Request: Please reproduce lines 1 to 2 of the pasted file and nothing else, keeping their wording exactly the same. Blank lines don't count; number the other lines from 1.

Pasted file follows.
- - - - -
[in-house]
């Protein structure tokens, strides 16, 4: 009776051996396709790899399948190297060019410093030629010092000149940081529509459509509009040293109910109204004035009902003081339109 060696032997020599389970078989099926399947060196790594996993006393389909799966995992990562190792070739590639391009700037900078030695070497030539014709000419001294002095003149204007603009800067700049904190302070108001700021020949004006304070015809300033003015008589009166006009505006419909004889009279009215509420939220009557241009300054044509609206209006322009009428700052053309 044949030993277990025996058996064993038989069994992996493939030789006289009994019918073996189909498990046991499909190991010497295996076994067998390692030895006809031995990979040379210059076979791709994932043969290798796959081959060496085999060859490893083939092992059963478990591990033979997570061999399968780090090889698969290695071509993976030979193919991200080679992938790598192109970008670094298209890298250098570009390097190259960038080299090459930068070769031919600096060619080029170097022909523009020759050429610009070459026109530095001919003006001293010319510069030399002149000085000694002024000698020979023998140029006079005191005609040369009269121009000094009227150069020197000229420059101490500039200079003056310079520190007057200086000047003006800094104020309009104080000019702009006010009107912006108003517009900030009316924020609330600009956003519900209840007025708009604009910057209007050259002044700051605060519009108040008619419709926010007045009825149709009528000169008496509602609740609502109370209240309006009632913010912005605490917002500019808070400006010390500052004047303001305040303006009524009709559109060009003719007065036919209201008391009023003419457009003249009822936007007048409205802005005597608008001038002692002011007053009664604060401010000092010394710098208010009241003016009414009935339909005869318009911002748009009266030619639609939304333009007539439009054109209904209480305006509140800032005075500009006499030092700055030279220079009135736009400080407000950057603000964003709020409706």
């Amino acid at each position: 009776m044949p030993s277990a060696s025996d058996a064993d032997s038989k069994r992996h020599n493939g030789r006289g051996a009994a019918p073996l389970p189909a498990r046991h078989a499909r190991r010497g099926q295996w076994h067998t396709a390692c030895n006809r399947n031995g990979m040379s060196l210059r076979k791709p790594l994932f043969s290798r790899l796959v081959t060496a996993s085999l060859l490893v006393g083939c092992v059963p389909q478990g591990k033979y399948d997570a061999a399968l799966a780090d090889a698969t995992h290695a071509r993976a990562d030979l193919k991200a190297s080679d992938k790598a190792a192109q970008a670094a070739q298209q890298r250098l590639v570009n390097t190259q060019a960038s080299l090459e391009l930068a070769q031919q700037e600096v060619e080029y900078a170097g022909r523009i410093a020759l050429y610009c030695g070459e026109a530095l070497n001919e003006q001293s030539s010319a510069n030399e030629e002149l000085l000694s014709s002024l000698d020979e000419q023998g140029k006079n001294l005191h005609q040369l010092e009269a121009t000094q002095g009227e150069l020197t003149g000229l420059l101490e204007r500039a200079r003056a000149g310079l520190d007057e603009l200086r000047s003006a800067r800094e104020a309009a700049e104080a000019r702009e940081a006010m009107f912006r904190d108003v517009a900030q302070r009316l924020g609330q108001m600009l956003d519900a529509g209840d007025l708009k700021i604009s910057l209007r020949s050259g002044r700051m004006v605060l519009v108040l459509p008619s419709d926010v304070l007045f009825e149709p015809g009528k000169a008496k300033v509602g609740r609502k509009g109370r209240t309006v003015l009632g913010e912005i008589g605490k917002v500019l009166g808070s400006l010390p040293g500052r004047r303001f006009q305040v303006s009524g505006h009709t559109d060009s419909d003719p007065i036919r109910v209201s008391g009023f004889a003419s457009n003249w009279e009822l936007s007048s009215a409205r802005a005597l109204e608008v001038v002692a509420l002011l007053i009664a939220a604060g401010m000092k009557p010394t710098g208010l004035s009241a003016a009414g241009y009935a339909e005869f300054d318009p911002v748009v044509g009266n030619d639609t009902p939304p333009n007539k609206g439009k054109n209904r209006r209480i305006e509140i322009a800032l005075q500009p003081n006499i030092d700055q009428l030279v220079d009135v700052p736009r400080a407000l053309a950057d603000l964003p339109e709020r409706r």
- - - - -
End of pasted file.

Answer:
[in-house]
């Protein structure tokens, strides 16, 4: 009776051996396709790899399948190297060019410093030629010092000149940081529509459509509009040293109910109204004035009902003081339109 060696032997020599389970078989099926399947060196790594996993006393389909799966995992990562190792070739590639391009700037900078030695070497030539014709000419001294002095003149204007603009800067700049904190302070108001700021020949004006304070015809300033003015008589009166006009505006419909004889009279009215509420939220009557241009300054044509609206209006322009009428700052053309 044949030993277990025996058996064993038989069994992996493939030789006289009994019918073996189909498990046991499909190991010497295996076994067998390692030895006809031995990979040379210059076979791709994932043969290798796959081959060496085999060859490893083939092992059963478990591990033979997570061999399968780090090889698969290695071509993976030979193919991200080679992938790598192109970008670094298209890298250098570009390097190259960038080299090459930068070769031919600096060619080029170097022909523009020759050429610009070459026109530095001919003006001293010319510069030399002149000085000694002024000698020979023998140029006079005191005609040369009269121009000094009227150069020197000229420059101490500039200079003056310079520190007057200086000047003006800094104020309009104080000019702009006010009107912006108003517009900030009316924020609330600009956003519900209840007025708009604009910057209007050259002044700051605060519009108040008619419709926010007045009825149709009528000169008496509602609740609502109370209240309006009632913010912005605490917002500019808070400006010390500052004047303001305040303006009524009709559109060009003719007065036919209201008391009023003419457009003249009822936007007048409205802005005597608008001038002692002011007053009664604060401010000092010394710098208010009241003016009414009935339909005869318009911002748009009266030619639609939304333009007539439009054109209904209480305006509140800032005075500009006499030092700055030279220079009135736009400080407000950057603000964003709020409706």